A Level 4 system is true self-driving as long as the system is operating within its limits. It doesn't matter whether the human sitting in the driver's seat is distracted, asleep, or not even present -- a Level 4 system will get the vehicle safely to its destination, as long as it's operating within its intended limits. 

The front seats and dashboard of a GM Cruise self-driving taxi. There are no visible controls for a human driver.

General Motors' first Level 4 vehicle, set to enter production in 2019, doesn't have a steering wheel or pedals. They're not needed as long as the vehicle operates within specified limits. Image source: General Motors.

True Level 4 vehicles are beginning to arrive

Level 4 vehicles are coming soon -- in fact, they're already here. Waymo, the Alphabet (NASDAQ:GOOGL) (NASDAQ:GOOG) subsidiary formerly known as the Google Self-Driving Car Project, began deploying Level 4 vehicles in a pilot ride-hailing service in Chandler, Arizona, earlier this year. General Motors (NYSE:GM) has said that its own self-driving subsidiary, GM Cruise, expects to deploy a fleet of "thousands" of Level 4 taxis in dense urban environments in the U.S. starting in 2019. Others will follow over the next few years.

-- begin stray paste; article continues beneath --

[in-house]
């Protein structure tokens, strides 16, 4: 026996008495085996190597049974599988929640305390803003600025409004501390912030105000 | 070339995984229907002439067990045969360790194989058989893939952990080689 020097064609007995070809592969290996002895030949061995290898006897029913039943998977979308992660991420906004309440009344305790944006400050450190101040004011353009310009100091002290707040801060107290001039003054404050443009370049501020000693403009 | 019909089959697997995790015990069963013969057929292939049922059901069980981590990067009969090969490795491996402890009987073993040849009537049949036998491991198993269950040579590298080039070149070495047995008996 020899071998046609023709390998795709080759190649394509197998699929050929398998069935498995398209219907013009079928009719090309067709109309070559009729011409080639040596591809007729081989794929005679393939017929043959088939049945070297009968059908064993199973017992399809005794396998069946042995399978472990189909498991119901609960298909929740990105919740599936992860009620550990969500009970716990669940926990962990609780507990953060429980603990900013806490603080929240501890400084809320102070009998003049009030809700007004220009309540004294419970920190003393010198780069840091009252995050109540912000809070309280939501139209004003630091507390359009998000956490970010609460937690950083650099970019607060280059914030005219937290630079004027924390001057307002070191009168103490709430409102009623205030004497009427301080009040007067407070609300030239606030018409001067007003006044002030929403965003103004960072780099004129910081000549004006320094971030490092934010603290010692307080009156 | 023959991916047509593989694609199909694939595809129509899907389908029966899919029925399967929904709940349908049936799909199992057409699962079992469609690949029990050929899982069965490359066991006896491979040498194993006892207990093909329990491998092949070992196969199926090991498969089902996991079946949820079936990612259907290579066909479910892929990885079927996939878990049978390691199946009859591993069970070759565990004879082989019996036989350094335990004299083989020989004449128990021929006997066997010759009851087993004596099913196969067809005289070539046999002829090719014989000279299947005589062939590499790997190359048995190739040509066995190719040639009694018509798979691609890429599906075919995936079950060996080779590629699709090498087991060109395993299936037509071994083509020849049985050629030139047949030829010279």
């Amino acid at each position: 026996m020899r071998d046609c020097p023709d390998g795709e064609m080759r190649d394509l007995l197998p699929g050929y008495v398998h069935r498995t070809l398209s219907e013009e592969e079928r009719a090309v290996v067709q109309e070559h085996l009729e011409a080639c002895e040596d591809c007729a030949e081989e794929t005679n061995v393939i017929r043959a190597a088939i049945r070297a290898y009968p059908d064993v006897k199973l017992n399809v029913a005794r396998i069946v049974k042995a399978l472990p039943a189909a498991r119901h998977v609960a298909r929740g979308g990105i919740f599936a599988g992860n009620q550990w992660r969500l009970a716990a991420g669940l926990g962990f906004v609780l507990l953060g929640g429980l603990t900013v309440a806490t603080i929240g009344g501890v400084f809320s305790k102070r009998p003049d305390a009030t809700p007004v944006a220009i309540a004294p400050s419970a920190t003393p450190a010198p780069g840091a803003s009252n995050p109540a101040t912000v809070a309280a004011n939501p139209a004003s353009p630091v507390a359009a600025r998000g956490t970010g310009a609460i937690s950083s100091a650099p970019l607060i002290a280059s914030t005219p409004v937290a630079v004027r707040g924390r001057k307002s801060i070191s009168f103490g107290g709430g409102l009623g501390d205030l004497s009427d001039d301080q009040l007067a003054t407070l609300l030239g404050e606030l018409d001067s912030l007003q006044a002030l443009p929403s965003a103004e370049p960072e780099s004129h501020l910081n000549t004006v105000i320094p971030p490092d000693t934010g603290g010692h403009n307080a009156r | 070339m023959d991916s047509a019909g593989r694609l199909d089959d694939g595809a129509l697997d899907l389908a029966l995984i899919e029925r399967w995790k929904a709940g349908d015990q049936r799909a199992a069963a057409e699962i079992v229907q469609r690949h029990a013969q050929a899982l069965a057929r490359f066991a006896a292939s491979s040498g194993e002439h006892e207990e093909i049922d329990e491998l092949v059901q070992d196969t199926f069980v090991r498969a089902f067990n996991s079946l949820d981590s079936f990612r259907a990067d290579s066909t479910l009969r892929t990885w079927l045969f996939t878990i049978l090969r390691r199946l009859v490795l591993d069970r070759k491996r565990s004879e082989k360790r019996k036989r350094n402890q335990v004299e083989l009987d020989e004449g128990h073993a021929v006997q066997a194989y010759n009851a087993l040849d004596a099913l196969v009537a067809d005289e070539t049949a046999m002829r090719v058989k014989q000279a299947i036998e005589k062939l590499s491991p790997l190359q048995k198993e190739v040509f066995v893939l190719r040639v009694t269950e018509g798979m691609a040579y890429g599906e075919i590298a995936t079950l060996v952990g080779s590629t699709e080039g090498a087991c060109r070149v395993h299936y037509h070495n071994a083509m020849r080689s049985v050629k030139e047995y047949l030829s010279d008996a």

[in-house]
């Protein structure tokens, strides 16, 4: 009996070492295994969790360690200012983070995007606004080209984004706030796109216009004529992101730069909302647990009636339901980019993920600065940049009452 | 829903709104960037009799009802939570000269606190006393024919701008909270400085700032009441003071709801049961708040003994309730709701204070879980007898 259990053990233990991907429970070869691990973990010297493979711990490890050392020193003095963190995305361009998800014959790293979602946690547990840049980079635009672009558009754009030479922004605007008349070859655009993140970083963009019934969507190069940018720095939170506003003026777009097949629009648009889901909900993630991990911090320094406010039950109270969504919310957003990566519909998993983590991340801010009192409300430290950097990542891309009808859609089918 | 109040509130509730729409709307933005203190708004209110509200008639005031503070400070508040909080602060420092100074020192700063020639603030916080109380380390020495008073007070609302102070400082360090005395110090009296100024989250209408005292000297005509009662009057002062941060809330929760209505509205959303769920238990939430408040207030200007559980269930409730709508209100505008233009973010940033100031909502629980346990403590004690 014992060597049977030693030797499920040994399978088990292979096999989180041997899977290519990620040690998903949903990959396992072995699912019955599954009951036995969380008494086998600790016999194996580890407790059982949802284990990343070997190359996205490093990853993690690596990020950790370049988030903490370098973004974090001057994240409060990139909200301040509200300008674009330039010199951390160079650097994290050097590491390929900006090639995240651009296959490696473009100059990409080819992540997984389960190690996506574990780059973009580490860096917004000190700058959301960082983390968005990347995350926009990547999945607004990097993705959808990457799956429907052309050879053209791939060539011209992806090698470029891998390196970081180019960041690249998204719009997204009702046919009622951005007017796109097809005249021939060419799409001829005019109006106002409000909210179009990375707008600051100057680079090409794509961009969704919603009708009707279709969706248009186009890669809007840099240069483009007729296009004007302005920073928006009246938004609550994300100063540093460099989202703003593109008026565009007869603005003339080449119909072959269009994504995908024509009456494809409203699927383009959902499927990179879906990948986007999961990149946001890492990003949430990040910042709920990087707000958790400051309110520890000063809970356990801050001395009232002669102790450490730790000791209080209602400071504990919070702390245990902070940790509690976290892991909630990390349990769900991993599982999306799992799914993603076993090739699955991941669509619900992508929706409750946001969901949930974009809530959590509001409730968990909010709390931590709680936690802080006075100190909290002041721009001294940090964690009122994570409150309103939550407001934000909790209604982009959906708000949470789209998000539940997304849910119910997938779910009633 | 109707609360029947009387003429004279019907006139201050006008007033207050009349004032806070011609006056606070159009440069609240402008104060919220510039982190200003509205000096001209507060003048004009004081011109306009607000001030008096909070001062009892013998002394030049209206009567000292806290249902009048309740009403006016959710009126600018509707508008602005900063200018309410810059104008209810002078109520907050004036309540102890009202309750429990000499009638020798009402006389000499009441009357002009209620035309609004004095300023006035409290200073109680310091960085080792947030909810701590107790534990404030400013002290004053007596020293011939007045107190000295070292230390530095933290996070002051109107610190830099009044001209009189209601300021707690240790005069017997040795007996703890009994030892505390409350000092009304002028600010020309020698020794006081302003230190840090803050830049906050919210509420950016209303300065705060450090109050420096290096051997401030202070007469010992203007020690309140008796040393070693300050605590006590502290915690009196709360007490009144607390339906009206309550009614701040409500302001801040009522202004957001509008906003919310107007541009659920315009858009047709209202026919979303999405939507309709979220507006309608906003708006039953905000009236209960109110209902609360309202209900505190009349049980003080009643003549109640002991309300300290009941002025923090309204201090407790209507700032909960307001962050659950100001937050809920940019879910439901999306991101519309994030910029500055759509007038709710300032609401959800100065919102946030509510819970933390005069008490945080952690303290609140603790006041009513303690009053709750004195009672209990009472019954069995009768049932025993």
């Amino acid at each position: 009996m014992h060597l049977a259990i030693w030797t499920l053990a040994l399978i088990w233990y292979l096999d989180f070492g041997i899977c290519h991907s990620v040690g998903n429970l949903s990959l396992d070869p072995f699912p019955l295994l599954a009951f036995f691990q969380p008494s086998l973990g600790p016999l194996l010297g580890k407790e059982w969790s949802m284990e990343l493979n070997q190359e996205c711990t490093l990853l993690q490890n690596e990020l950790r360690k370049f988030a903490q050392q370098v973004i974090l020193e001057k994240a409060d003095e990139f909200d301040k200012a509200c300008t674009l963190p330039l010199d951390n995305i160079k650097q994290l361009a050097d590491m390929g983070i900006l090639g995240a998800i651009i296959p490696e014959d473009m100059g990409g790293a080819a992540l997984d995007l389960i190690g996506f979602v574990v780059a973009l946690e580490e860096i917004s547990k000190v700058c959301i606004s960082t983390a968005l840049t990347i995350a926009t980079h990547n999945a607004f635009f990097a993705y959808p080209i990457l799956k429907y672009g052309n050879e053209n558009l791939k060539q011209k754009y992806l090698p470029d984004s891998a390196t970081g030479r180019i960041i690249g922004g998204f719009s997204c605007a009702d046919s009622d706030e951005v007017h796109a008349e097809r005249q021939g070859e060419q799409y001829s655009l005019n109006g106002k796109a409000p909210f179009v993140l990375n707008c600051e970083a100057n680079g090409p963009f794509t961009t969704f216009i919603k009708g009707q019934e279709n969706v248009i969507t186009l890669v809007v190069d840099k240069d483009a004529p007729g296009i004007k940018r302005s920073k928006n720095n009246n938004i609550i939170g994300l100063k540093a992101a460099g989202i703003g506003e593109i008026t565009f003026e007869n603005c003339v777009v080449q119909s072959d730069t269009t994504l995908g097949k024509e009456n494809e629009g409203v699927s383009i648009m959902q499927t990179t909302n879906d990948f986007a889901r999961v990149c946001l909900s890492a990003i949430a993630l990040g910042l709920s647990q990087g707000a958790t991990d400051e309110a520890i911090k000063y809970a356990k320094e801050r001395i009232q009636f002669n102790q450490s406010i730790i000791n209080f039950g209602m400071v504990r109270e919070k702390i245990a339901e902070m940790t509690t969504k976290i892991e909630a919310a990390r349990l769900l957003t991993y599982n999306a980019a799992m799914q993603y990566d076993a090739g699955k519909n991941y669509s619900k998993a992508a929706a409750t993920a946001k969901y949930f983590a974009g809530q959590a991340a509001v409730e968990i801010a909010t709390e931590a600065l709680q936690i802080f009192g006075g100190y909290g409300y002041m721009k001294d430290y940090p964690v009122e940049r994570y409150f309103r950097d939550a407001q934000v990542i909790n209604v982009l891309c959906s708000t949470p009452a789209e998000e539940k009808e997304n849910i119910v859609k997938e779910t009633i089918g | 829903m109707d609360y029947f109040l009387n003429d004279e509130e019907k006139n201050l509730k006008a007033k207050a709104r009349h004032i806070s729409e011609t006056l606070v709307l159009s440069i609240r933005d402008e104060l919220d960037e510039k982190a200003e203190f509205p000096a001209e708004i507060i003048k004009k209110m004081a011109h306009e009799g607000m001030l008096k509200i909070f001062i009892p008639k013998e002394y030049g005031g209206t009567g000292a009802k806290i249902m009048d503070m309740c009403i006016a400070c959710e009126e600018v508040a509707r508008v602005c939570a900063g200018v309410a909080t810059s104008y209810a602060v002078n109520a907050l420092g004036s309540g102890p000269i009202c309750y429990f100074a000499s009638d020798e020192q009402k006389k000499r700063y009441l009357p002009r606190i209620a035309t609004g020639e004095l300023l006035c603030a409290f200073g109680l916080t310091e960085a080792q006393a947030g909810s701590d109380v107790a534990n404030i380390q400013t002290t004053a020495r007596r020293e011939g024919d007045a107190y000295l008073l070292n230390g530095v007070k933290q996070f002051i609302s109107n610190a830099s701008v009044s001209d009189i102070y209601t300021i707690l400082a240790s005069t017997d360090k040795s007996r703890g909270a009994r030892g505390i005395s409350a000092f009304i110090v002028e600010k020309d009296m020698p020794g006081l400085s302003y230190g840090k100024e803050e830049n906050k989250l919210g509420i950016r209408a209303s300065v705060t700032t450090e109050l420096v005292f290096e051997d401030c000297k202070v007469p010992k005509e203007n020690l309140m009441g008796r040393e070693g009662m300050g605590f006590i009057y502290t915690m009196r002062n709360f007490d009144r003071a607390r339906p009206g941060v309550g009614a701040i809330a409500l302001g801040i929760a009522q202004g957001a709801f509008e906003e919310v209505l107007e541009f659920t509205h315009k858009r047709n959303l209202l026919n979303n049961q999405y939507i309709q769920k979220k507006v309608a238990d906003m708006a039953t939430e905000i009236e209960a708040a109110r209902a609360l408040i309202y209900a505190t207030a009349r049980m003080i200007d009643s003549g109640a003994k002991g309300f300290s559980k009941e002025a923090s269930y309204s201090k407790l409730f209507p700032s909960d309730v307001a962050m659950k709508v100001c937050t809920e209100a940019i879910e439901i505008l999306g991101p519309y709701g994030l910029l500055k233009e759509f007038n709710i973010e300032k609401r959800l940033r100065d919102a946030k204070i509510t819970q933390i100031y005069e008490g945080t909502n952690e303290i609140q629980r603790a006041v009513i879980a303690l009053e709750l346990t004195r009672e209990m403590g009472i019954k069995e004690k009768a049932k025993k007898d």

But note that Waymo and GM aren't choosing locations at random. Waymo spent months "training" its prototype vehicles on the roads and traffic conditions in and around the Chandler area; GM Cruise has been doing the same with its Chevrolet Bolt-based vehicles in San Francisco. For now, those vehicles are limited to the areas with which their systems are most familiar, all of which have been very carefully mapped.

Those limits are what make the systems Level 4. For instance, no matter how the maps are used, if the vehicle is dependent on a map, that means it's limited, because it can't go anywhere that isn't yet mapped. Of course, a Level 4 system could have other limits; it may not switch on if it detects heavy snow, for instance.

Long story short: If a system offers full automated driving within limits, the limits are what makes it Level 4. 

Level 5: Full unconditional automated driving

Level 5 is the dream: Unconditional (that is, no-limits) automated driving, with no expectation that a human driver will ever have to intervene.